Microchip takeover of Atmel, Texas of National Semiconductor, Intel of Altera and ADI of Linear Technology are all benign in comparison.

It's sad that Toshiba is selling out their chip bis and that ARM was sold.

1
0

Chelsea Manning sentence slashed by Prez Obama: She'll be sprung in the spring

Mage
Silver badge
Black Helicopters

Re: Julian's Hollow Promises

"I don't think we'll see his lying ass leave the embassy unless Trump grants him asylum for services rendered"

Actually even then he'll find a new excuse. He won't leave unless Sweden drops case and the UK breaking of bail is dropped.

The UK could have shipped him to USA. Sweden is very very much less likely, so the the "reason" for being in the Embassy is either something else, or he's deluded.

9
2

Valley techies to protest outside Palantir – Trump adviser's creepy citizen database biz

Mage
Silver badge

Next Week

If they are being fair, they should next protest outside Google, then Facebook, etc. Those are already really lacking transparency and in the case of Google, exploiting almost everyone using the Internet. Facebook's plans (inc their "free" Developing World Basic Access) are no better.

We don't know what exactly Trump is going to do. Certainly none of it sounds very good.

What about Google's subversion of Obama's Administration?

15
2

Credential-stuffers enjoy up to 2% attack success rate – report

Mage
Silver badge

Re: "Special" characters...

1) all lower case = 26

2) all upper case

3) both = 52

4) add numbers = 62

5) add others (approx 36) = 98 characters.

Length 8 or more.

MUCH harder for a machine brute force. if you are level 5 rather than level 1 or 2. They try 1 & 2 first.

They try dictionary words, then with suffixed digits, then with like 4 replacing A and 1 replacing l etc...

I'd rather that they have to try all 98+ possible characters in each of 8 to 10 positions, than 26 in 6 positions.

You ought to be able to use ç ß ð Ð á é í ó ö etc too, but some programmers seem to believe in 7 bit ASCII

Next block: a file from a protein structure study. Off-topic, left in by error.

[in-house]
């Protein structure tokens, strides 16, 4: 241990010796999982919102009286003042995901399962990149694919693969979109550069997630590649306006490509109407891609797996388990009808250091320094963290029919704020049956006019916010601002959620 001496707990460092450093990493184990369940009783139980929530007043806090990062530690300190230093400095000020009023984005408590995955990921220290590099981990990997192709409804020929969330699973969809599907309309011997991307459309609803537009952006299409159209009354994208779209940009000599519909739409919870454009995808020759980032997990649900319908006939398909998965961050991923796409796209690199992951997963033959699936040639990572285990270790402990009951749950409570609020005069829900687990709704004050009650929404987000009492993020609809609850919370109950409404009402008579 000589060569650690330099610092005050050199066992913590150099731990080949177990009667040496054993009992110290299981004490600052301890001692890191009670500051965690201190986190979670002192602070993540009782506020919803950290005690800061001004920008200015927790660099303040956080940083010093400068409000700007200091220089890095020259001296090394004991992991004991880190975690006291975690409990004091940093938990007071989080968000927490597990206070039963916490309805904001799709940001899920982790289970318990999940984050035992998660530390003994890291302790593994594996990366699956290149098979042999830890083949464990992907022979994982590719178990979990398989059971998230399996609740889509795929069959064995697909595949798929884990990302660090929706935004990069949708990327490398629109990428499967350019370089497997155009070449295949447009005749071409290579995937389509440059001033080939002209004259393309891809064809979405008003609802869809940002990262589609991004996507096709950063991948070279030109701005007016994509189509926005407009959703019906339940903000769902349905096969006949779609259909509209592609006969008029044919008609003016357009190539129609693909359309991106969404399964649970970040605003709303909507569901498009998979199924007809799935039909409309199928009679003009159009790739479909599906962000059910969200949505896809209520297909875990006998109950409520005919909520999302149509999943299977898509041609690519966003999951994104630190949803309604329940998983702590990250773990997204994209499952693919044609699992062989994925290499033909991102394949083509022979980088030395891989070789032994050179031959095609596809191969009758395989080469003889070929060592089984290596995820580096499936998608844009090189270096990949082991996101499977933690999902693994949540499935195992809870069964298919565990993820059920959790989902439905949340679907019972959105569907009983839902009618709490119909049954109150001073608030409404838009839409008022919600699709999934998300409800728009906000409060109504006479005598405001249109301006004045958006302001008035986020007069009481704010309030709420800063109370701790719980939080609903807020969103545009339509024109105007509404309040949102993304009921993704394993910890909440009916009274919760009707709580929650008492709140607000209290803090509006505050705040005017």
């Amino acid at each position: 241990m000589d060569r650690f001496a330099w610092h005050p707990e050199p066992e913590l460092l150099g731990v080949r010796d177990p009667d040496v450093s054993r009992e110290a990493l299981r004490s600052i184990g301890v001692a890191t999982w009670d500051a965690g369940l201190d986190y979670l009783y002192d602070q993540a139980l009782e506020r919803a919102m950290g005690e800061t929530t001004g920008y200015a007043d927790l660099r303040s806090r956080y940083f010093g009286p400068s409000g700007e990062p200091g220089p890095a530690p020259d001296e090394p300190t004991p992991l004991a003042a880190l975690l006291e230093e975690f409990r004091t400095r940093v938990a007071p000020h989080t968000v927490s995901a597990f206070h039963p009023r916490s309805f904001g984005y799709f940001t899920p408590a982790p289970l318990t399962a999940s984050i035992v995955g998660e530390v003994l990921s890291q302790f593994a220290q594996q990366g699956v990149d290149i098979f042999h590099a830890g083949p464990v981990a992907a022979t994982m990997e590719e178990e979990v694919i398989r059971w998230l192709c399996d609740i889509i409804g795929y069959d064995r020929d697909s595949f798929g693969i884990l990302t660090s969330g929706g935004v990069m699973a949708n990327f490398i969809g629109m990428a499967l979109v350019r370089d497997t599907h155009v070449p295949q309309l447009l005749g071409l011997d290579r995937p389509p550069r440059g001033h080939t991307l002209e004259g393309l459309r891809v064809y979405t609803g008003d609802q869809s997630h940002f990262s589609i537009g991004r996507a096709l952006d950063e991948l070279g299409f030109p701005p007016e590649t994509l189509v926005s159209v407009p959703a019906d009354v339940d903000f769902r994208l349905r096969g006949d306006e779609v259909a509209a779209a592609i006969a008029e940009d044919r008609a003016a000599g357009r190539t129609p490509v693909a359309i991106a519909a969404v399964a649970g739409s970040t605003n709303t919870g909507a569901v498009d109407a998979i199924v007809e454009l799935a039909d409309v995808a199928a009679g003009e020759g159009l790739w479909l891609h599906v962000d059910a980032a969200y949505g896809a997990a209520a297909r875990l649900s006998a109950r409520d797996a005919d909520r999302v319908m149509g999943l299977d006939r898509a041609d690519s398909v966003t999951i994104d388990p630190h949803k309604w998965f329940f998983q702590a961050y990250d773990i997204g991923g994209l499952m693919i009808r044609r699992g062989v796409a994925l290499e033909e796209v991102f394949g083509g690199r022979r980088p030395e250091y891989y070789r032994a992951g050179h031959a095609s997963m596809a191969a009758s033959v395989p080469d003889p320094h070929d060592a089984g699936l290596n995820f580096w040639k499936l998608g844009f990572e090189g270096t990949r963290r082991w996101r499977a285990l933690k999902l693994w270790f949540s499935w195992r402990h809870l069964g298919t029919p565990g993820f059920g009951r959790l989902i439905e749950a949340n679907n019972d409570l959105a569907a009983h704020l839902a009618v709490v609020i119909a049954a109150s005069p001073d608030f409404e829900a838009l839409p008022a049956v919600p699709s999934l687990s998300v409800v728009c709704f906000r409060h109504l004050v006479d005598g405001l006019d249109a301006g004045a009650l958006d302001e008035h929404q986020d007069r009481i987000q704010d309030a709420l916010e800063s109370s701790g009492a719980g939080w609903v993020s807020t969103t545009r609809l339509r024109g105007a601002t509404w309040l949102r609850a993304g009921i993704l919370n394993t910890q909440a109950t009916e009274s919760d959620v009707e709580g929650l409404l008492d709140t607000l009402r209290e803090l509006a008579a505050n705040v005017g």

0
0
Mage
Silver badge
Headmaster

Amazing

I'm amazed it's not much more than 2%.

It's simple, write ALL email, website, username, passwords in an address book NEVER kept with computer / phone / tablet. Somewhere secure that's accessible when you are dead.

Let the password manager on OS / Browser/email etc remember all the stupid site logons, not any involving money. Use a master password.

I memorise two passwords and 3 PINs. My usual laptop login, my master password and PIN for three pieces of plastic. These are written down somewhere safe. I might get knocked down or mugged even putting out the bin.

0
1

Why Theresa May’s hard Brexit might be softer than you think

Mage
Silver badge

Re: The fly in the ointment?

It's fantasy to think Ireland would leave EU.

2
3
Mage
Silver badge

Re: Common Travel Area

The 1922 to 1973 CTA is impossible with Ireland in EU and UK outside. Totally unworkable. The UK asked Irish Government if they would do UK Immigration control at Irish Airports and Ports. The Irish Government AND Opposition is still laughing at that one.

10
2
Mage
Silver badge

Re: 2 years?

Indeed, the UK has almost no cards and N.I. will be destroyed by a hard border, the first ever. Gibraltar will become unemployed and economic collapse as Spain will close border.

Scotland has no say and can do nothing unless they leave UK (which will seriously upset the Spanish till it's pointed out that Scotland is not England and was only part of Great Britain from maybe 1707). So no EU deal for an Independent Scotland till Spain calms down (or possibly Catalonia leaves Spain, who knows what that would trigger?). Anyway why is Spain holding bits of North Africa?

It won't be marvellous for Ireland in short term but in longer term better as too many Irish Imports are via UK middle men creaming off a percent (likely goes back to Victorian Era in some cases). Certain agriculture aspects of Ireland will be hit worst.

It's a disaster, but at the end of the day it's UK, Gibraltar, NI that suffers most, short term damage to some Irish industries and nothing more than a blip for rest of EU.

22
5

Balancing miners borks blockchains, say boffins

Mage
Silver badge

Re: And in this day and age ...

Good luck finding two in the same country ...

1
0
Mage
Silver badge

Also issue is speed

How fast can the blockchain be processed with 700, 7000, 70,000 transactions at once?

I think it doesn't scale and is worse than linear.

1
0

Forums

Biting the hand that feeds IT © 1998–2017